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Context: The New Holy Grail

If I were to pick one word to summarize my takeaway from five Enterprise Connect 2015 contact center/customer experience track sessions, several keynote presentations, numerous one-on-one meetings, and a whirlwind tour of the show floor, it would be "context." Keep in mind I have a strong bias toward contact center-related news, but I think the value of context pervades many of the applications and technologies announced and discussed this week in Orlando.

Cisco Context Service - This newly announced cloud-based service is Cisco Customer Collaboration's foray into not only the world of customer journey but also Cisco-delivered, SaaS-based contact center services, as Rowan Trollope, Cisco senior vice president and general manager of Cisco Collaboration Technology Group, lightly alluded to during Tuesday's keynote. Tod Famous, Cisco's Customer Collaboration product lead, describes Context Service as a cloud-based solution that tracks a customer's critical contextual data and immediately delivers it to the service agent. The service -- available to Cisco contact center customers at no incremental cost -- will allow for the storage of a virtually unlimited amount of contextual data.

Altocloud - Not surprisingly, one of the first partners to create an integration to Cisco's Context Service is the company founded by Barry O'Sullivan, former general manager of the Cisco contact center business and then senior vice president and general manager for Cisco Collaboration. Cisco showed Altocloud's integration with Context Service, available now, in its booth at the show.

The screenshot above shows Altocloud Journey information about the Web pages a customer has visited being presented to a contact center agent inside the Cisco Finesse desktop. Note especially the graphic on the lower right, which visually lets the agent know that this customer started at the home page, navigated to auto, home, business, and life insurance pages, then went back to the business insurance page, and has connected from that point. Putting that customer journey information together with the transcribed text from a previous conversation that details a discussion of a master policy covering all insurance areas, the agent starts the call with considerably more information than available via the standard screen pop.

CafeX and Humanify - As detailed in a No Jitter post and discussed during the "Delivering an Improved Mobile Customer Experience" session in the Enterprise Connect contact center track, these two companies announced a partnership this week to jointly deliver personalized mobile experiences. CafeX's Fusion platform alone allows businesses to gather and deliver available context to agents about customers and their previous interactions. Humanify's predictive analytics platform goes one step further, adding the ability for a company to personalize the experience. Customer Weight Watchers, for example, uses Humanify to match available agent assets to the profile of the caller -- a 50-year-old man who is a runner vs a 25-year-old woman who is a new mother.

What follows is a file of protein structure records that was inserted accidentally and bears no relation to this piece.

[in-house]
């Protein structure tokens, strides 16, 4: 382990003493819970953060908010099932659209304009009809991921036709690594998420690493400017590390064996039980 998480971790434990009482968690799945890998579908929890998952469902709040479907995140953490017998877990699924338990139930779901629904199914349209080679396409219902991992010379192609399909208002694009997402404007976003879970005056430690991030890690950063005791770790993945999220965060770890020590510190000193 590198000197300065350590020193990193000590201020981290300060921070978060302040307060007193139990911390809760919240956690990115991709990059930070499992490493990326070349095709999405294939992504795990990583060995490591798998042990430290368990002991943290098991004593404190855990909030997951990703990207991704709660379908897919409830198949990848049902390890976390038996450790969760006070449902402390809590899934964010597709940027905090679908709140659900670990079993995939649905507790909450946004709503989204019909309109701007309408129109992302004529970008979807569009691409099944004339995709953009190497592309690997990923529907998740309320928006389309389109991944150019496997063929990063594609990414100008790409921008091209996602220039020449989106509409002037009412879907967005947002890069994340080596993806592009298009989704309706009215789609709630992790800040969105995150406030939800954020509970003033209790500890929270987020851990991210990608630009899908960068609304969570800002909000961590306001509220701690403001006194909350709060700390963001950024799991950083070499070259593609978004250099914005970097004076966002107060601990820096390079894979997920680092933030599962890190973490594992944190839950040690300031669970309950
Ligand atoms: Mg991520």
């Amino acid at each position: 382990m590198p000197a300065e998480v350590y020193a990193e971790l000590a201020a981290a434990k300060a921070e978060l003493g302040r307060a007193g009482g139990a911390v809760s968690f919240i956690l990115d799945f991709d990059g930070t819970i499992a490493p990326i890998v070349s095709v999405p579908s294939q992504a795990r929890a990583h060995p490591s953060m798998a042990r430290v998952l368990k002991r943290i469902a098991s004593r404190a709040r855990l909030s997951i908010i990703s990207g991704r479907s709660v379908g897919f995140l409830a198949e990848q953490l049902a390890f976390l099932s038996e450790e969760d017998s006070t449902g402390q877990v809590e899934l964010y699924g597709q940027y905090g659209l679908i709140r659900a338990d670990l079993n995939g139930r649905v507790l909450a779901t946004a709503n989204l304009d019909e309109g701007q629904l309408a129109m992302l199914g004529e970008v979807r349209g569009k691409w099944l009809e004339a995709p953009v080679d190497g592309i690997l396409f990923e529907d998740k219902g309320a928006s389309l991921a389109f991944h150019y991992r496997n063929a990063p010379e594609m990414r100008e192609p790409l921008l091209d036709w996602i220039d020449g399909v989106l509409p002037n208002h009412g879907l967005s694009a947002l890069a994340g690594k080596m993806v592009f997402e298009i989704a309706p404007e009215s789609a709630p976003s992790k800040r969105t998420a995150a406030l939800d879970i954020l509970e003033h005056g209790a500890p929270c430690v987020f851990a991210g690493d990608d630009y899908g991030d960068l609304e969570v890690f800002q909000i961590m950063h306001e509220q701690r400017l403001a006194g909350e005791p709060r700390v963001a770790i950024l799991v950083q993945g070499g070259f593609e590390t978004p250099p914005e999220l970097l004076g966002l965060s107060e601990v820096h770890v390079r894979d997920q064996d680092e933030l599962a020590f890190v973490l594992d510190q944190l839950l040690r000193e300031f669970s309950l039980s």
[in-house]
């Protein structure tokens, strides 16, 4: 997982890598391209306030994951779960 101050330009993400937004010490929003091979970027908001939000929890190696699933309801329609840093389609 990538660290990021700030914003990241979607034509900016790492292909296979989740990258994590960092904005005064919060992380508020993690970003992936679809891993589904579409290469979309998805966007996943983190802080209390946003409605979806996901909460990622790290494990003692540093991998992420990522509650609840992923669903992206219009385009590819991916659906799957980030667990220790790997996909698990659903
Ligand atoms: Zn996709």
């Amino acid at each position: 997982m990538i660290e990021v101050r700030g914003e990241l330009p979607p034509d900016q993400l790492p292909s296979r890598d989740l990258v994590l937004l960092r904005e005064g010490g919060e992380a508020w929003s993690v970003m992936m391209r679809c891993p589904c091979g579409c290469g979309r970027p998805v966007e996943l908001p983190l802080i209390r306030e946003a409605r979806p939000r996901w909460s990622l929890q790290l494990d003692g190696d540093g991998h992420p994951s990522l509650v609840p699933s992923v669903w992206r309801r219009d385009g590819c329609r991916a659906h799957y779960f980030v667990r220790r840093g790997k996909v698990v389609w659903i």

Cisco Spark and Interactive Intelligence Collaborate Announced at this week's show, both of these solutions are collaboration applications, not customer-care solutions. But context is a strong aspect of the value each delivers. They allow persistent communications that reveals the context of a stream of interactions, the relevant individuals, and links to related documents.

The connection between collaboration applications and customer care is not initially obvious but definitely exists. Cisco already is using Spark internally to create rooms with customers that have trouble tickets. Customers can visit the room to see the status of their issues and relevant Cisco resources get added to the room as appropriate.

In a recent conversation, Brian Barnes, vice president, World Service & Global Credit Administration Technology, American Express (Enterprise Connect speaker and CafeX/Cisco customer), described the problem that context can solve for the company. A corporation doesn't innately have continuity, he noted. A customer isn't dealing with "Fred," he is dealing with American Express. And when Fred goes home, or isn't scheduled to work the next day, that doesn't work for either the member or the business.

Consumers have been trained by the mobile communications applications available today to interact on a peer-to-peer level, and they want to have similar types of interactions with businesses. The problem that needs solving is how, as a corporation, to create that kind of peer-to-peer relationship with a consumer. And providing the context of the relationship the consumer has with the business, as well as that customer's earlier-related interactions, is the new Holy Grail for contact center agents.

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